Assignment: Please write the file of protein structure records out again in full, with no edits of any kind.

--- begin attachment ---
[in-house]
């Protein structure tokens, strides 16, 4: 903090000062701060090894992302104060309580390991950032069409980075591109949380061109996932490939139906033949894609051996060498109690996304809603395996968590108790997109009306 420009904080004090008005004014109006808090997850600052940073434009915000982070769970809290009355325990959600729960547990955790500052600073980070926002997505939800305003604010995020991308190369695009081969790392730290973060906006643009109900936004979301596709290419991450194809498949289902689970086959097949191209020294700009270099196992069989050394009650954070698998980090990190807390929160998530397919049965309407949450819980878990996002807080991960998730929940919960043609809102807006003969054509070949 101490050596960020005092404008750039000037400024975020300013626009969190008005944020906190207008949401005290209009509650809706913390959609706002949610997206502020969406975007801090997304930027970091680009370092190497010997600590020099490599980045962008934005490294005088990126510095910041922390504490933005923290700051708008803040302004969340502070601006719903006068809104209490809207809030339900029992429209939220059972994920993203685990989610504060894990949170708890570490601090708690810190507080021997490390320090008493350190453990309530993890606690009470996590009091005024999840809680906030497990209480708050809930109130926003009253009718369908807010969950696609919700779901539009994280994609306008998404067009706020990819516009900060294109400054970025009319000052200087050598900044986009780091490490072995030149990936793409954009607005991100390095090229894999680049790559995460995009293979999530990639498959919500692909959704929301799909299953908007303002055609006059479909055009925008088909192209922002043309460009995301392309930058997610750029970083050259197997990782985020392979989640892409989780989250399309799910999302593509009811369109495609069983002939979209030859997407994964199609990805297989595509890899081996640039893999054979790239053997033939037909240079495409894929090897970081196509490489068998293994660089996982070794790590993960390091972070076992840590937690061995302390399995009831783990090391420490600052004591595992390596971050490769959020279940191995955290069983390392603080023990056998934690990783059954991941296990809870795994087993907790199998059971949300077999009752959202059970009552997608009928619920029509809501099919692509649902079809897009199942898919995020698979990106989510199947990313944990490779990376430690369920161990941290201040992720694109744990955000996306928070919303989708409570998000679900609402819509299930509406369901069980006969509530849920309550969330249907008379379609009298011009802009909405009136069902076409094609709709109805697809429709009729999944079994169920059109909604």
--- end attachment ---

[in-house]
């Protein structure tokens, strides 16, 4: 903090000062701060090894992302104060309580390991950032069409980075591109949380061109996932490939139906033949894609051996060498109690996304809603395996968590108790997109009306 420009904080004090008005004014109006808090997850600052940073434009915000982070769970809290009355325990959600729960547990955790500052600073980070926002997505939800305003604010995020991308190369695009081969790392730290973060906006643009109900936004979301596709290419991450194809498949289902689970086959097949191209020294700009270099196992069989050394009650954070698998980090990190807390929160998530397919049965309407949450819980878990996002807080991960998730929940919960043609809102807006003969054509070949 101490050596960020005092404008750039000037400024975020300013626009969190008005944020906190207008949401005290209009509650809706913390959609706002949610997206502020969406975007801090997304930027970091680009370092190497010997600590020099490599980045962008934005490294005088990126510095910041922390504490933005923290700051708008803040302004969340502070601006719903006068809104209490809207809030339900029992429209939220059972994920993203685990989610504060894990949170708890570490601090708690810190507080021997490390320090008493350190453990309530993890606690009470996590009091005024999840809680906030497990209480708050809930109130926003009253009718369908807010969950696609919700779901539009994280994609306008998404067009706020990819516009900060294109400054970025009319000052200087050598900044986009780091490490072995030149990936793409954009607005991100390095090229894999680049790559995460995009293979999530990639498959919500692909959704929301799909299953908007303002055609006059479909055009925008088909192209922002043309460009995301392309930058997610750029970083050259197997990782985020392979989640892409989780989250399309799910999302593509009811369109495609069983002939979209030859997407994964199609990805297989595509890899081996640039893999054979790239053997033939037909240079495409894929090897970081196509490489068998293994660089996982070794790590993960390091972070076992840590937690061995302390399995009831783990090391420490600052004591595992390596971050490769959020279940191995955290069983390392603080023990056998934690990783059954991941296990809870795994087993907790199998059971949300077999009752959202059970009552997608009928619920029509809501099919692509649902079809897009199942898919995020698979990106989510199947990313944990490779990376430690369920161990941290201040992720694109744990955000996306928070919303989708409570998000679900609402819509299930509406369901069980006969509530849920309550969330249907008379379609009298011009802009909405009136069902076409094609709709109805697809429709009729999944079994169920059109909604």